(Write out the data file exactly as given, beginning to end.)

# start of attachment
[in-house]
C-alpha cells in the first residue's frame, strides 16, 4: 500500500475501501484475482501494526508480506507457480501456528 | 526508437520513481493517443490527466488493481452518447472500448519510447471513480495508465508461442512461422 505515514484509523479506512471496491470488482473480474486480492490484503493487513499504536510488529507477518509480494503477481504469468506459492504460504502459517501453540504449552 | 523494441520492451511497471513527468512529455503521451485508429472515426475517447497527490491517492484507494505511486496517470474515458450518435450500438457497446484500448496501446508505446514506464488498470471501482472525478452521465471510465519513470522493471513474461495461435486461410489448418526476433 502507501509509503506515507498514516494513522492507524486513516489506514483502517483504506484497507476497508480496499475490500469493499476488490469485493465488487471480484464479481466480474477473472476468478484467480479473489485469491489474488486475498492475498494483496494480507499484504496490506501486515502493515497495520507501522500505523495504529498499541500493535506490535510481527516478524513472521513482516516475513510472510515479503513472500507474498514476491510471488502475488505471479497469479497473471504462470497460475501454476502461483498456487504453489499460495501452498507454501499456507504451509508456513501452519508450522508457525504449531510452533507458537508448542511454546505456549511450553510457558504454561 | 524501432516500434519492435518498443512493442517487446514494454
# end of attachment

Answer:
[in-house]
C-alpha cells in the first residue's frame, strides 16, 4: 500500500475501501484475482501494526508480506507457480501456528 | 526508437520513481493517443490527466488493481452518447472500448519510447471513480495508465508461442512461422 505515514484509523479506512471496491470488482473480474486480492490484503493487513499504536510488529507477518509480494503477481504469468506459492504460504502459517501453540504449552 | 523494441520492451511497471513527468512529455503521451485508429472515426475517447497527490491517492484507494505511486496517470474515458450518435450500438457497446484500448496501446508505446514506464488498470471501482472525478452521465471510465519513470522493471513474461495461435486461410489448418526476433 502507501509509503506515507498514516494513522492507524486513516489506514483502517483504506484497507476497508480496499475490500469493499476488490469485493465488487471480484464479481466480474477473472476468478484467480479473489485469491489474488486475498492475498494483496494480507499484504496490506501486515502493515497495520507501522500505523495504529498499541500493535506490535510481527516478524513472521513482516516475513510472510515479503513472500507474498514476491510471488502475488505471479497469479497473471504462470497460475501454476502461483498456487504453489499460495501452498507454501499456507504451509508456513501452519508450522508457525504449531510452533507458537508448542511454546505456549511450553510457558504454561 | 524501432516500434519492435518498443512493442517487446514494454